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Duick T. Young, Lee Chapman, Catherine L. Muller, Xiao-Ming Cai, and C. S. B. Grimmond

1. Introduction Near-surface air temperature is of interest for a wide range of applications, such as frost protection in agriculture ( Beckwith et al. 2004 ) or within urban areas, where the well-documented urban heat island (UHI) effect (e.g., Stewart and Oke 2012 ) has implications for the health and well-being of residents. However, there is a paucity of routine observations due to a multitude of factors, including the cost of instrumentation, security concerns, and siting requirements

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Francisco Salamanca, Alberto Martilli, Mukul Tewari, and Fei Chen

Research and Forecasting (WRF) model ( Chen et al. 2011 ) to improve its skills in urban areas and to be able to assess environmental problems such as the urban heat island (UHI) and urban air pollution. In this context, in the first part of this article, results obtained with WRF with four different urban canopy parameterizations over the city of Houston, Texas, (see Table 1 ) are presented. Comparisons against measurements of surface air temperature and wind speed are also shown. The first urban

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Liang Wang and Dan Li

the well-known urban heat island (UHI) effects ( Arnfield 2003 ; Oke 1982 ). The UHI effects have important impacts on the atmospheric boundary layer flow, the dispersion of pollutants, the energy and water consumption in cities, and so on ( Han et al. 2014 ; Hidalgo et al. 2010 ; Miao et al. 2009 ; Pal et al. 2012 ; Zhang et al. 2014 ). The UHI intensity, which characterizes the magnitude of the UHI effect, is typically defined as the temperature difference between the urban and the

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Anna A. Scott, Ben Zaitchik, Darryn W. Waugh, and Katie O’Meara

1. Introduction Extreme temperature is now the deadliest form of climate hazard worldwide ( WMO 2014 ), and heat waves—extended periods of elevated heat and humidity—are a growing problem in most of the United States ( IPCC 2013 ). The health impacts of heat waves are potentially exacerbated by growing urban populations as well as the urban heat island (UHI) effect, a land–atmosphere interaction that causes cities to be several degrees hotter than rural areas. The effect is most pronounced at

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B. D. Katsoulis and G. A. Theoharatos

1296 JOURNAL OF CLIMATE AND APPLIED METEOROLOGY VOLUME24Indications of the Urban Heat Island in Athens, Greece B. D. KATSOULISMeteorological Institute, National Observatory of Athens. 11810 Greece G. A. THEOHARATOSDepartment of Meteorology, University of Athens, Greece(Manuscript received 24 September 1984, in final form 3 May 1985) The analysis of air temperature data for a period of 22 years in th~ meteorological

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Ping Yang, Guoyu Ren, and Wei Hou

1. Introduction Because of human activity, land usage and vegetation cover in urban areas have fundamentally changed ( Landsberg 1981 ; Oke 1982 ; Morris et al. 2001 ). More and more studies have indicated that energy balances and most climatic elements of urban areas are significantly different from their nearby suburbs ( Oke 1988 ; Ren et al. 2007 ; Han and Baik 2008 ; Ren and Zhou 2014 ; Wang 2014 ; Yang and Wang 2015 ). The concept of an urban heat island (UHI), which is one of the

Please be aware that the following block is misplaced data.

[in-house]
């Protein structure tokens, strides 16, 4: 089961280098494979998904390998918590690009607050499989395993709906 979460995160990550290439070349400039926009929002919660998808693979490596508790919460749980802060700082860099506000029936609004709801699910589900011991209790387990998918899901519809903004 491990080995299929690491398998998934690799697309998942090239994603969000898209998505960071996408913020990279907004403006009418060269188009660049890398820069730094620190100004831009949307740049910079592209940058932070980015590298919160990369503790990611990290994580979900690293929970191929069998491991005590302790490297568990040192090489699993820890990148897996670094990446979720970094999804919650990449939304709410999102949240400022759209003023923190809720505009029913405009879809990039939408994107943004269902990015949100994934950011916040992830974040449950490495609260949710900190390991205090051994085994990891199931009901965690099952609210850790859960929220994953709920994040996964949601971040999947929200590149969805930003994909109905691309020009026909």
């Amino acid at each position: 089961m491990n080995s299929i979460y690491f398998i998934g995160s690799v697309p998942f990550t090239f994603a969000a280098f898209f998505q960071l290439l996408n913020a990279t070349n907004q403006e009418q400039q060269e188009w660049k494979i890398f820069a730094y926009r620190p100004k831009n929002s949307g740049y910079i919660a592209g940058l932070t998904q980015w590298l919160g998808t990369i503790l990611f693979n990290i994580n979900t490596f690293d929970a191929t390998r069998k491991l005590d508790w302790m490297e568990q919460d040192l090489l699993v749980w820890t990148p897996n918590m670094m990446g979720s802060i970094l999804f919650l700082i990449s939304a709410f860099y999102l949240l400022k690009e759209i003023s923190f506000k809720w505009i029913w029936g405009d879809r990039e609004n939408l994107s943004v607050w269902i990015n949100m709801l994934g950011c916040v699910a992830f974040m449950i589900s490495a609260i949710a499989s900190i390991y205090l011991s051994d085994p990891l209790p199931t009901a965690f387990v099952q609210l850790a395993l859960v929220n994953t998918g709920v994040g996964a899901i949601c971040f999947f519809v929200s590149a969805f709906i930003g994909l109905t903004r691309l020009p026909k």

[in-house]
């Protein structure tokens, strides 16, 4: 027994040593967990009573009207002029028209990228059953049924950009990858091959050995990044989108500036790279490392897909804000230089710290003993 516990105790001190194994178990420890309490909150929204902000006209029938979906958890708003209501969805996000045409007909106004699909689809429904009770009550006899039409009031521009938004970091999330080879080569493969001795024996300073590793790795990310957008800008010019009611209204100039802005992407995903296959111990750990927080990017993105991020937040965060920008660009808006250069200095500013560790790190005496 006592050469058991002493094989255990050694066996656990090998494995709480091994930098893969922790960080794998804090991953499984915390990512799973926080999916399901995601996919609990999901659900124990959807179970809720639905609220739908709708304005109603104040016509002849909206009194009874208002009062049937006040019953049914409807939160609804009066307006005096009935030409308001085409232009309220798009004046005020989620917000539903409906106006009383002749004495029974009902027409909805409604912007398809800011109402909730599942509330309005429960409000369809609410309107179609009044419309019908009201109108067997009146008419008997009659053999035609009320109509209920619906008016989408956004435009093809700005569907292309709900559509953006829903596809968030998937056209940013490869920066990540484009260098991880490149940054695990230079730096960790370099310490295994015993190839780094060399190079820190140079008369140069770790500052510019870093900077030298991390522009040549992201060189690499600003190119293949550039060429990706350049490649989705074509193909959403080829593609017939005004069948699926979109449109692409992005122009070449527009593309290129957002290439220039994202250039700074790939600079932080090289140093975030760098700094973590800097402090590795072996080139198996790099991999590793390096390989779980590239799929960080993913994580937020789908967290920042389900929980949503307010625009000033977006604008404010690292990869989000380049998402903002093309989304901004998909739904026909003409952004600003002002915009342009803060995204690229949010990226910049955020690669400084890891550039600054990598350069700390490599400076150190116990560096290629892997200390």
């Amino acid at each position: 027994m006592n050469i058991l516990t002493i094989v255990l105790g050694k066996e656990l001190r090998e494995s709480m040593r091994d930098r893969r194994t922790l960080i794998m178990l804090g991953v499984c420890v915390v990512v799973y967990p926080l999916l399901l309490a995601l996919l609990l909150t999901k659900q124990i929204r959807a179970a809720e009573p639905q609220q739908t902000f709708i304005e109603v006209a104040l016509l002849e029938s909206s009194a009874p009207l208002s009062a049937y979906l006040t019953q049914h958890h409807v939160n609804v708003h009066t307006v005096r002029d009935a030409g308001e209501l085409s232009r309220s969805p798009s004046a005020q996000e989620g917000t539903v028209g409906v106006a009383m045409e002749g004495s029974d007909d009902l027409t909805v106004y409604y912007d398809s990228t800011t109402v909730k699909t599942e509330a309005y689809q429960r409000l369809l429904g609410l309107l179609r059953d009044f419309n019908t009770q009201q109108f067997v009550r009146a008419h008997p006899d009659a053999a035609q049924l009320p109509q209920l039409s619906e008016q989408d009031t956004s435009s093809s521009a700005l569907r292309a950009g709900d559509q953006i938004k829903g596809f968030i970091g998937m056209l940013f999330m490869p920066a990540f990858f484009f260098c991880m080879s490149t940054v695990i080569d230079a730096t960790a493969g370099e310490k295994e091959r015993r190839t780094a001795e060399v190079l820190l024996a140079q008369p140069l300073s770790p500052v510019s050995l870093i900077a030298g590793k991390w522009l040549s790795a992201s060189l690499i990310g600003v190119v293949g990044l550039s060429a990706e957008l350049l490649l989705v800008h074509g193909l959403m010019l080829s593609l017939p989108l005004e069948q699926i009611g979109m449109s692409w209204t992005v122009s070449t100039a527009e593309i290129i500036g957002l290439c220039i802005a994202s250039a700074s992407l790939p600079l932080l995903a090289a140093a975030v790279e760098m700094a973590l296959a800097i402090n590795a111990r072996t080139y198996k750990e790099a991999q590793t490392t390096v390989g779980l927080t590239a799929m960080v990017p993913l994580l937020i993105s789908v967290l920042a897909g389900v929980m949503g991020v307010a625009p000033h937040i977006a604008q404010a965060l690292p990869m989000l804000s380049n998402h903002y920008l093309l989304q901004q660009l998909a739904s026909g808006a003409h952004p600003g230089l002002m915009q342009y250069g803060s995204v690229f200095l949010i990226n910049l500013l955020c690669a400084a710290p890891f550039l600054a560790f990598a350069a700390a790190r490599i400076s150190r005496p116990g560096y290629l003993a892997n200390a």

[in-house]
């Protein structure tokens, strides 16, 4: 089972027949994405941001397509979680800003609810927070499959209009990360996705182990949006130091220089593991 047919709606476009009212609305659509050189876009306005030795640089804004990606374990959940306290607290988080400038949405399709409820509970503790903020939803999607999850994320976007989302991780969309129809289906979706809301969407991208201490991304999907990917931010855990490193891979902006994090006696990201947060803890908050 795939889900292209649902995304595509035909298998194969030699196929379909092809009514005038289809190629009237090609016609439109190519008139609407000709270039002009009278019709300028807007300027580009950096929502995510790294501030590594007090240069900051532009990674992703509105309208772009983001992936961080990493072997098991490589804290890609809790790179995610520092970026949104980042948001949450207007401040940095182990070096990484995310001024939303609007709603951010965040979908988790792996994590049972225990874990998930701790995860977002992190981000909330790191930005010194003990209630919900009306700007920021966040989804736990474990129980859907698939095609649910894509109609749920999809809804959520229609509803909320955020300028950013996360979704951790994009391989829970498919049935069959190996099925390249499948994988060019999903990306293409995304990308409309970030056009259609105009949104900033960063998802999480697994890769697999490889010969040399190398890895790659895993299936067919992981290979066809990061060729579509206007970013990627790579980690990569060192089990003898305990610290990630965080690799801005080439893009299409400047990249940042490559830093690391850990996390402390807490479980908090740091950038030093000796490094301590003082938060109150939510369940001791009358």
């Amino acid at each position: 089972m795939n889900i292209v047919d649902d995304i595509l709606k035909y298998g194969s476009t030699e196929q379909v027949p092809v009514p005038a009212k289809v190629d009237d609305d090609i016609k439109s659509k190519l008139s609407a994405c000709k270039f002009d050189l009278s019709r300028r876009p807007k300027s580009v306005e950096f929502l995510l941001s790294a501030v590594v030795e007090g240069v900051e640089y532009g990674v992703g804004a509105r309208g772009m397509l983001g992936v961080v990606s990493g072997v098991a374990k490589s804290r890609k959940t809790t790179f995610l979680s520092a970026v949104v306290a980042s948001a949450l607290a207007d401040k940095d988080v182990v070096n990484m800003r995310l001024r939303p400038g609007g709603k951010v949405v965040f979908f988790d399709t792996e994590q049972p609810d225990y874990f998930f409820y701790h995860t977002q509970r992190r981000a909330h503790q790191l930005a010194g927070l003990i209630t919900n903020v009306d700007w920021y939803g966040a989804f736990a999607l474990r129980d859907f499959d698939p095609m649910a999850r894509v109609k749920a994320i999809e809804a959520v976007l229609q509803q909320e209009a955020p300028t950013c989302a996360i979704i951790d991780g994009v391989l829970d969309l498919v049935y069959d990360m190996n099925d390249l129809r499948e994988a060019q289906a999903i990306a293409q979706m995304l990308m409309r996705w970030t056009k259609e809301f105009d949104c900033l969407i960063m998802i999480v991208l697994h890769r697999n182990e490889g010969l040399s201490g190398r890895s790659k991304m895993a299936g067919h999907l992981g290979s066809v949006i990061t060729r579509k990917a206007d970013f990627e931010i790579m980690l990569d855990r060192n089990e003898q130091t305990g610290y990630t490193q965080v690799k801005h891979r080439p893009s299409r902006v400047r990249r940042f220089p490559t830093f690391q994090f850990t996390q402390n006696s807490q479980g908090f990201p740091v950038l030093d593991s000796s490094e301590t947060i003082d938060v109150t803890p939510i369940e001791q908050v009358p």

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Fred M. Vukovich, J. W. Dunn III, and Bobby W. Crissman

VOL. 15, NO. 5 JOURNAL OF APPLIED METEOROLOGY MAY 1976A Theoretical Study of the St. Louis Heat Island:The Wind and Temperature DistributionFRED M. VUKOVrCa, J. W. I)UNN III AND BOBBY W. CRISSMANResearch Triangle Institute, Research Triangle Park, N. C. 27709(Manuscript received 21 July 1975, in revised form 26 January 1976)ABSTRACT A three-dimensional primitive equation model was used to study the St. Louis heat

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Kevin P. Gallo and Timothy W. Owen

of observation, changes in instruments, movement of weather stations, and urbanization. The population-based urban adjustments to the dataset are based on the analysis of Karl et al. (1988) . In development of these adjustments, Karl et al. (1988) detected the influence of urbanization on long-term temperature records [the urban heat island (UHI) bias] for cities with populations less than 10 000. No routine adjustments are currently made to global climatological datasets. The relationship

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Yeon-Hee Kim and Jong-Jin Baik

the urban–rural differences, the most notable and well documented is the increase in air temperature in urban areas, called the urban heat island. Many factors influence urban heat island intensity, including local and synoptic weather, season, time of day, size of the city and its geographical location, urban morphology, and anthropogenic heat. It is well known that the urban heat island intensity is strong on clear and windless nights and exhibits diurnal and seasonal variations (e.g., Yague et

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Cátia C. Azevedo, Carolina M. L. Camargo, José Alves, and Rui M. A. Caldeira

wind stress curl, the thermal forcing can also impact the local ocean circulation. Heat transfer is high, particularly in areas with weak surface winds and thus weaker mixing as in the lee of islands (e.g., Yang et al. 2008 ). However, the thermodynamic effects of wakes are poorly discussed in the scientific literature. Most studies focus on the (dominant) transfer of momentum from the atmospheric to the ocean surface (e.g., Dong and McWilliams 2007 ; Couvelard et al. 2012 ), often disregarding

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